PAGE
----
Each of the 272 gametophytes of the EA1 x RB1 segregating family was frozen in liquid nitrogen in a well of a 96 well plate. After lyophilization, tissues were disrupted by grinding. DNA of each gametophyte was extracted using the NucleoSpin Plant II kit (Macherey-Nagel, Germany) according to the manufacturer’s instructions and stored at -80°C. Sexing of gametophytes was carried out using two PCR-based sex markers, one for each sex (FeScaf06_ex03 forward: CGTGGTGGACTCATTGACTG; FeScaf06_ex03 reverse: AGCAGGAACATGTCCCAAAC; 68_56_ex02 forward: GGAACACCCTGCTGGAAC; 68_56_ex02 reverse: CGCTTTGCGCTGCTCTAT) [39]. PCR was performed with the following reaction temperatures: 94°C 2min; 30 cycles of 94°C 40s, 60°C 40s and 72°C 40s; 72°C 5min, and with the following PCR mixture 2 μL DNA, 100 nM of each primers, 200 μM of dNTP mix, 1X of Go Taq green buffer, 2 mM of MgCl2, 0.2 μL of powdered milk at 10% and 0.5 U of Taq polymerase (Promega).

DNA extraction and library RAD sequencing

A double digest RAD sequencing (ddRAD-seq) library was generated using 152 individuals from the EA1 x RB1 segregating population. Parthenogenetic individuals were selected (37 females and 36 males) as well as non-parthenogenetic males (79 individuals). DNA extraction was performed for each individual (Macherey-Nagel, NucleoSpin Plant II kit (GmbH & Co.KG, Germany) and DNA quantity was measured and standardized at 100 ng using a PicoGreen (Fischer Scientific) method for quantification. The DNA quality was checked on agarose gels.

The ddRAD-seq library was constructed as in [62] using HhaI and SphI restriction enzymes (New England Biolabs, Those enzymes were selected based on an in silico digestion simulation of the Ec32 reference genome [18] using the R package SimRAD [63]. After digestion, samples were individually barcoded using unique adapters by ligation with T4 DNA ligase (New England Biolabs, Then, samples were cleaned with AMPure XP beads (Beckman Coulter Genomics), and PCR was performed with the Q5 hot Start High-Fidelity DNA polymerase kit (New England Biolabs, to increase the amount of DNA available for each individual and to add Illumina flowcell annealing sequences, multiplexing indices and sequencing primer annealing regions. After pooling the barcoded and indexed samples, PCR products of between 550 and 800 bp were selected using a Pippin-Prep kit (Sage Science, Beverly, MA, USA), and the library was quantified using both an Agilent 2100 Bioanalyzer (Agilent Technologies) and qPCR. The library was sequenced on two Illumina HiSeq 2500 lanes (Rapid Run Mode) by UMR 8199 LIGAN-PM Genomics platform (Lille, France), with paired-end 250 bp reads.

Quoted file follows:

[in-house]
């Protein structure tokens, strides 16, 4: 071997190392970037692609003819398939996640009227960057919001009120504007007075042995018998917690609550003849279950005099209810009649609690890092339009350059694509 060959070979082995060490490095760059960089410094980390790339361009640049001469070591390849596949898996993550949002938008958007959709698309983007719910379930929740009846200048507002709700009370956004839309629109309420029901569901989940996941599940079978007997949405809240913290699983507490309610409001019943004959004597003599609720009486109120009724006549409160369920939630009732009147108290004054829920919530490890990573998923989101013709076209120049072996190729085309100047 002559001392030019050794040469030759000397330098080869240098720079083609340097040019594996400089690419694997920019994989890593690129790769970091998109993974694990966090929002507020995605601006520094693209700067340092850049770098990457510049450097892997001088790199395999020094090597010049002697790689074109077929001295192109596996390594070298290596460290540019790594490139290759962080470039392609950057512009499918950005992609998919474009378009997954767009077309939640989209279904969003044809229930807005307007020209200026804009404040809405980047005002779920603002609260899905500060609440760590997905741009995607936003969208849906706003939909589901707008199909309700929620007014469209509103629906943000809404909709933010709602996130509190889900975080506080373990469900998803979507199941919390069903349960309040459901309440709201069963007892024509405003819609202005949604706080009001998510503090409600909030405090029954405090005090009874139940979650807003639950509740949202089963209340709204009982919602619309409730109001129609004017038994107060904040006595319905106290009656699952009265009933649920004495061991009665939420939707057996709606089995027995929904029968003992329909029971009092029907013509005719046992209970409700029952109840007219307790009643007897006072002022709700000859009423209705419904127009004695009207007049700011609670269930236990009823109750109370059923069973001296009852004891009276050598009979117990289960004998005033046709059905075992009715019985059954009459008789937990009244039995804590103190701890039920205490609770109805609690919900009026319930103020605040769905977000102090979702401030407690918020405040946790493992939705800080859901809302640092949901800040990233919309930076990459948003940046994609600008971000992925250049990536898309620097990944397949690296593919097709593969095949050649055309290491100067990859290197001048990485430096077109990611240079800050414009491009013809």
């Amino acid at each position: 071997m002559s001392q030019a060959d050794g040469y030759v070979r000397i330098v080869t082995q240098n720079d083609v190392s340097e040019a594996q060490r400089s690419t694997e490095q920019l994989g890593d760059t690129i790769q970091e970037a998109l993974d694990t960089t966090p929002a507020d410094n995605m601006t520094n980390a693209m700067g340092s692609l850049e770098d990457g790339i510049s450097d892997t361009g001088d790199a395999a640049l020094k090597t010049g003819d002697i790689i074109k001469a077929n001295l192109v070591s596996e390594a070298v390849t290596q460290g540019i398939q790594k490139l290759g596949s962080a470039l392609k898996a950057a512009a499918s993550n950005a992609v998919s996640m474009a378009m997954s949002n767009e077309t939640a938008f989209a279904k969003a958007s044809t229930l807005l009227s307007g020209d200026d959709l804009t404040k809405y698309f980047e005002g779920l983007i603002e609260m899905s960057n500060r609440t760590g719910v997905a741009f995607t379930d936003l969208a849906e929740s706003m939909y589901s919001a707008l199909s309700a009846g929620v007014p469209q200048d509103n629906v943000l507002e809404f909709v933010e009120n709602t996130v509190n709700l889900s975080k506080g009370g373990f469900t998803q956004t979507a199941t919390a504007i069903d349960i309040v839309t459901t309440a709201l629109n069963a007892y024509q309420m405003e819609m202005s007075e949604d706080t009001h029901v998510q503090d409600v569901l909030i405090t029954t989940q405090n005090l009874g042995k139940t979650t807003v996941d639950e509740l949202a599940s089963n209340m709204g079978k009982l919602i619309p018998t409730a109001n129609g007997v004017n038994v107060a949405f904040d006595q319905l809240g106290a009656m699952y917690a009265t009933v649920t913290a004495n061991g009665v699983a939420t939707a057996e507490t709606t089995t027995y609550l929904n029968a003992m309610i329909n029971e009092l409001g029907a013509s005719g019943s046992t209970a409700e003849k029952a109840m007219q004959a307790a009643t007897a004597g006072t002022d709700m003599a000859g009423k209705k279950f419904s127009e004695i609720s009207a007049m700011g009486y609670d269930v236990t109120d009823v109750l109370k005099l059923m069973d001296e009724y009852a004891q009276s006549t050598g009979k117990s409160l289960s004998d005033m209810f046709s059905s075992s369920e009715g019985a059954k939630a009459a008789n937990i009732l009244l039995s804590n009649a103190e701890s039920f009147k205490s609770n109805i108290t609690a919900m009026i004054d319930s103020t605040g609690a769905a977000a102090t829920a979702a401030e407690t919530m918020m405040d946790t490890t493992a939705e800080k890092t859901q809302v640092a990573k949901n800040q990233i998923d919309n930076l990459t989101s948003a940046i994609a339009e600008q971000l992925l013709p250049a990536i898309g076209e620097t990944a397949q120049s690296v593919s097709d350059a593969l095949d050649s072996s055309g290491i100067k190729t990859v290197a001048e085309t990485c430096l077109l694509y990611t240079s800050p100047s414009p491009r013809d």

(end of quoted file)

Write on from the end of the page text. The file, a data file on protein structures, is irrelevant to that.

Quality filtering and reference mapping

The ddRAD-seq sequencing data was analysed with the Stacks pipeline (version 1.44, [31]). The raw sequence reads were filtered by removing reads lacking barcodes and restriction enzyme sites. Sequence quality was checked using a sliding window of 25% of the length of a read and reads with <90% base call accuracy were discarded. Using the program PEAR (version 0.9.10, [64]) paired-end sequencing of short fragments generating overlapping reads were identified and treated to build single consensus sequences. These single consensus sequences were added to the singleton rem1 and rem2 sequences produced by Stacks forming a unique group of singleton sequences. For this study, paired-end reads and singleton sequences were then trimmed to 100 bp with the program TRIMMOMATIC [65]. The genome of the male parent of the population (strain RB1) was recently sequenced to generate an assembly [66] guided by the Ectocarpus species 7 reference genome published in 2010 [67]. We performed a de novo analysis running the program of Stacks. Firstly, this program assembles loci in each individual de novo and calls SNPs in each assembled locus. In a second step, the program builds a catalog with the parental loci and in a third step, loci from each individual are matched against the catalogue to determine the allelic state at each locus in each individual. We then used BWA (Li, H. Aligning sequence reads, clone sequences and assembly contigs with BWA-MEM.arXiv:1303.3997) to align the consensus sequence of the catalog loci to the reference genome and used the Python script “” of the Stacks pipeline to integrate alignment information back into the original de novo map output files [68]. In a final step, SNPs were re-called for all individuals at every locus and exported as a vcf file.

Genetic map construction and QTL mapping